Like

      August 16, 2016
  12. That is a beautiful post revering your second language. I love the sound of French, also, but now am more in love with Spanish and all it’s many dialects. Have a wonderful trip.

    Liked by 1 person

    August 16, 2016
    • It is a matter of the place as well as the language I think …. I’m so glad you enjoyed the post 🙂

      Like

      August 16, 2016
  13. French can sound wonderful…a great deal depends on the speaker! i do like your radio lady!

    I loathed French at school…but when the U.K. joined the Common Market I had to get up to scratch in order to ‘master’ French admin law upon which EU law and practice was modeled.
    So, moving to France I was fully capable of explaining the effect of fait du prince in employment law…which was not a great deal of use in explaining to a plumber that I was not going to buy his overpriced boiler in which, should he wish, he was at liberty to boil his head.

    However, I had good patient neighbours, I read the local rag in order to have a subject of discussion in the bakery queue and it all eventually came together…..though the patois, generally spoken by those around me, could produce befuddlement, even before the mustard glasses were produced and filled.

    I sometimes think of producing an exam paper for knowledge of patois:
    Your neighbour asks you for the loan of the ‘;bettoon’…
    What is your response?

    Liked by 1 person

    August 16, 2016
    • Over enunciating lady remains my guilt free pleasure. Hopefully over two years from writing that piece I am a teeny bit improved though my current wrestling with Americano is playing havoc with my small brain! I can imagine the frustration you suffered when tiring to communicate your true feelings to the ruddy plombier and I marvel at your ability to even begin to master the patois …. What on earth IS a bettoon???

      Liked by 1 person

      August 16, 2016
      • He had to point…it was a cement mixer!

        Liked by 1 person

        August 17, 2016
      • I wondered if it was rooted in béton …. A word that haunts me vis a vis our historic monument (or hysterical mess) – I’m not convinced Frenchmen should be allowed near cement mixers. By the way when my first husband was four and his mother introduced him to his new baby brother she thought, being an inclusive soul, that he might like to help choose a name for the sprog – he remains disappointed that she didn’t agree to cement mixer – I can see his point 😂😂

        Liked by 1 person

        August 17, 2016
      • I like the idea of the name….pity his mother was so conventional…

        Quite agree about cement mixers. In my first village the priest in the next commune raised money for a replica of the grotto of Lourdes…it was, of course, made in cement and was a monument to the concrete brutalist school of architecture. Placed as it was near a road junction, it was responsible for no end of traffic accidents as drivers received an eyeful of it…

        Liked by 1 person

        August 17, 2016
      • She’s generally quite colourful but I have found in life that many become mysteriously dull and staid when it comes to the naming of offspring. I was careful to err somewhere between alluring and odd with mine. They don’t seem to mind. As for concrete Lourdes – egads, I feel quite faint!

        Liked by 1 person

        August 17, 2016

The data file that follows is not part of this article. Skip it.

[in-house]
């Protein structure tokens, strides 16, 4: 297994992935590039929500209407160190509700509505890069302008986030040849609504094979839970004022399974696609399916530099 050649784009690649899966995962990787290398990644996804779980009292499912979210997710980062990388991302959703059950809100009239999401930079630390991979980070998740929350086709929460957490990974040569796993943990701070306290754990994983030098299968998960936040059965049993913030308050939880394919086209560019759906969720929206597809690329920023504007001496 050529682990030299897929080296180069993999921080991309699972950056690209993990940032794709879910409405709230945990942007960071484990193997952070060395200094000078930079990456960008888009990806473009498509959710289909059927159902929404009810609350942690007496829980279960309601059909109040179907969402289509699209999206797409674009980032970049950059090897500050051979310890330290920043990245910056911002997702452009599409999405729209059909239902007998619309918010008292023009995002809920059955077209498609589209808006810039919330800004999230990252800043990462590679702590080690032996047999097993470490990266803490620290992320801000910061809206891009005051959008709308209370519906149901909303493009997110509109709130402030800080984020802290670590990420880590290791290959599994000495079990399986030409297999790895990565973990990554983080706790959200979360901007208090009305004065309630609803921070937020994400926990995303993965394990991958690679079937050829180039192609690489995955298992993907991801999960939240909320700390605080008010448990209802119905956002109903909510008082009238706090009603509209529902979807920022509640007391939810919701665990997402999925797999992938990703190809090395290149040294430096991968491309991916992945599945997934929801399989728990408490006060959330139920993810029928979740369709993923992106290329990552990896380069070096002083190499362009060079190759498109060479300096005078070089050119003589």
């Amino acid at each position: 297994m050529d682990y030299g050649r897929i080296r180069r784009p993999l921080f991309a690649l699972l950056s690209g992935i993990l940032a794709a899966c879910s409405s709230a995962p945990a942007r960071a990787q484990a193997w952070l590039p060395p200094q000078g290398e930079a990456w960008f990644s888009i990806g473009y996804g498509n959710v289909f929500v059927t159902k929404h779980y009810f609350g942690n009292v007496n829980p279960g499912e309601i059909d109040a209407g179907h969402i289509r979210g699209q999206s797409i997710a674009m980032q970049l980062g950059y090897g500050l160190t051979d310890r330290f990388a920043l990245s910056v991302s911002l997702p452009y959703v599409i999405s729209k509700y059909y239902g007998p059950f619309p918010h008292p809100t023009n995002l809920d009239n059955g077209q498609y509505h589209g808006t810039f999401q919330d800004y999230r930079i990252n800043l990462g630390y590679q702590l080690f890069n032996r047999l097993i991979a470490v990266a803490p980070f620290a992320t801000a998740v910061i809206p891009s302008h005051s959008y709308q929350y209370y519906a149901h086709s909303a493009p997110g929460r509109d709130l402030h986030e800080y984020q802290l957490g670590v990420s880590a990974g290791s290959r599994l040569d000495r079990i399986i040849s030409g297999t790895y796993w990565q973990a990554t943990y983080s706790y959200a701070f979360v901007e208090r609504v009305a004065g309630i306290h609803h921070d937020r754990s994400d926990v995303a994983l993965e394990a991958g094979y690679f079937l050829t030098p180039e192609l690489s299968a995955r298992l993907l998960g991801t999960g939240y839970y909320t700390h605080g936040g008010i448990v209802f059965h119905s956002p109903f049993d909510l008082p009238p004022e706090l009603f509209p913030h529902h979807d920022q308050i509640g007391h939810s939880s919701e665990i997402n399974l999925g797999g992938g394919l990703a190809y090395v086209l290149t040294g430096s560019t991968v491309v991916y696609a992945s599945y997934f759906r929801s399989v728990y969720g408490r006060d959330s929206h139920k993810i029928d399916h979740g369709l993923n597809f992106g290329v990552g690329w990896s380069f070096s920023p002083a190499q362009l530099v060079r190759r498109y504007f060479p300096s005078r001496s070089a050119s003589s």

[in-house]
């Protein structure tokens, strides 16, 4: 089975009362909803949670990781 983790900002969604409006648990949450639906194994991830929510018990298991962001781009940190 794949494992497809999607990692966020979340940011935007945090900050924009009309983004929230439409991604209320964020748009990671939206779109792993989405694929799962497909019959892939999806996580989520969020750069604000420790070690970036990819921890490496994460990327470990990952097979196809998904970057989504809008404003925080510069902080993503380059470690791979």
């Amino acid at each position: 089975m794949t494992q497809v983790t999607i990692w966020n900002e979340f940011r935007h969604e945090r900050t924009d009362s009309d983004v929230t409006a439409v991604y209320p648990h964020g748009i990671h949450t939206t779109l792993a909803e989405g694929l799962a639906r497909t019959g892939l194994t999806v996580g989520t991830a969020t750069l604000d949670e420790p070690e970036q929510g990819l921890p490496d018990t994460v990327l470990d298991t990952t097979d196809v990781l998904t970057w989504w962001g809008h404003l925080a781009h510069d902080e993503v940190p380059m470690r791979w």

• I think that that is what happened to the motorists too…it was truly hideous and to see it looming up in the midst of verdant countryside was a real shock to the system.

        Liked by 1 person

        August 17, 2016
      • Sort of like a highly inappropriate grotesque Catholic version of the Milton Keynes cows!

        Liked by 1 person

        August 17, 2016
  14. “didn’t make the cut”…should have won! Great piece and reminds me why I also always loved trying to speak French the way the French do. My mother was a French teacher so we had lots of practice at home. I have a funny story to tell you one day, which centres around ” il y a quelqu’un.” Warm wishes, and safe travels 🙂

    Liked by 1 person

    August 16, 2016
    • I can’t wait to hear the story! You are, as ever far too kind to me but it has been interesting revisiting a few of the old posts and in this instance doing a bit of self examination (not having the wonderful benefit of a French teacher for ma mère) and wondering if I have improved since then at all. I can put to a quick test tomorrow as I’m dodging through Roissy en route to The New World. Warm wishes to you and the family 😊

      Liked by 1 person

      August 16, 2016
  15. Lovely piece O. I learned French at school and when I was married we spent 3 weeks every summer in Provence and the Cote d’Az. Then a break of about 20 years when not a word was spoken. It surprised me how much I retained when I moved here but the accent still throws me with a strong emphasis on the last ‘e’ in words which makes it sound more like Spanish. Not surprising since many of the oldies have Catalan origins to say nothing of Occitan which is another kettle of fish entirely. Still don’t quite get the difference between savoir and connaitre but then my neighbours seem to use the words interchangeable. Lovely language to listen to though and I love the accent when French people speak English.

    Liked by 1 person

    August 18, 2016
    • Occitan is fascinating and stretches much further North than I originally realised. In our area too. My understanding of savoir is that you use it if it if you are talking about a skill and connaître for someone you know. Therefore if i know how to teach The Bean tricks je sais but if I know her je connais. My nemesis is au dessous and au dessus! Glad you enjoyed it 🙂

      Like